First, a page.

Dispersants are applied from boats that are usually equipped with specialised spray arms. If spray arms are not available, fire hoses or monitors are sometimes used to apply diluted concentrate dispersants. However, the very high flow rate makes it difficult to achieve optimum dilution of the dispersant and uniform application of the dispersant difficult.
Vessels offer certain advantages for dispersant spraying. They are usually readily available and are easy to load and deploy. They have cost advantages over aircraft and can apply dispersant fairly accurately to specific areas of a slick. However, vessels also have serious limitations, particularly for larger spills. The area of oil that can be treated and the rate of dispersant application are both relatively low in comparison to larger aircraft, and it can be difficult to locate the heaviest concentrations of oil from the bridge of a vessel.
Aerial dispersant application offers significant advantages over vessels. Aircraft allow a rapid response, good visibility, high treatment rates and optimum dispersant use. In addition, aircraft can be used to treat spills further offshore.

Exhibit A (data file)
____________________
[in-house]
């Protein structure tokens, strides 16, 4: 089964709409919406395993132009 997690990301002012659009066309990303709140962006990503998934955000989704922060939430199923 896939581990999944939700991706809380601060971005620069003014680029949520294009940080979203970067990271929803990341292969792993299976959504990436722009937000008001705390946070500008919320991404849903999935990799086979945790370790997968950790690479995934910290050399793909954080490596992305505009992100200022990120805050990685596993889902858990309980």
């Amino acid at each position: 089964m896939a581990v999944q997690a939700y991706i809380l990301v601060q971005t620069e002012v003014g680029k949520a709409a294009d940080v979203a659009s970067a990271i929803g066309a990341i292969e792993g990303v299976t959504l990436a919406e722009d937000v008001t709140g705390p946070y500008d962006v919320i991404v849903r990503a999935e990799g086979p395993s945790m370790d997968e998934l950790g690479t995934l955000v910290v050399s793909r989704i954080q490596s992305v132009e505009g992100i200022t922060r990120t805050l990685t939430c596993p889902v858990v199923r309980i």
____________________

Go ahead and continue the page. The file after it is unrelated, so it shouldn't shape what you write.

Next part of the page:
Dispersant can be applied from specially designed aircraft, or from agricultural or pest control spray planes which require minor modification. Several types of helicopter have also been adapted to spray dispersants, and most are able to carry underslung bucket spray systems without modification. Aircraft selection will depend on the size and location of the spill, although in reality local availability will often be the crucial factor. The endurance, fuel consumption, turnaround time, payload and ability to operate from short or improvised landing strips are all important factors to consider.
Once bulk oil has been removed from affected shorelines, dispersants are sometimes used as cleaning agents during the final stages of clean-up to remove the remaining oil from hard surfaces such as rocks, sea walls, and other man-made structures. The dispersed oil cannot be collected, and for this reason, dispersant use on the shoreline is restricted to areas of low environmental concern but high amenity value. Shoreline cleaners, specifically formulated for the task, may often provide a better alternative.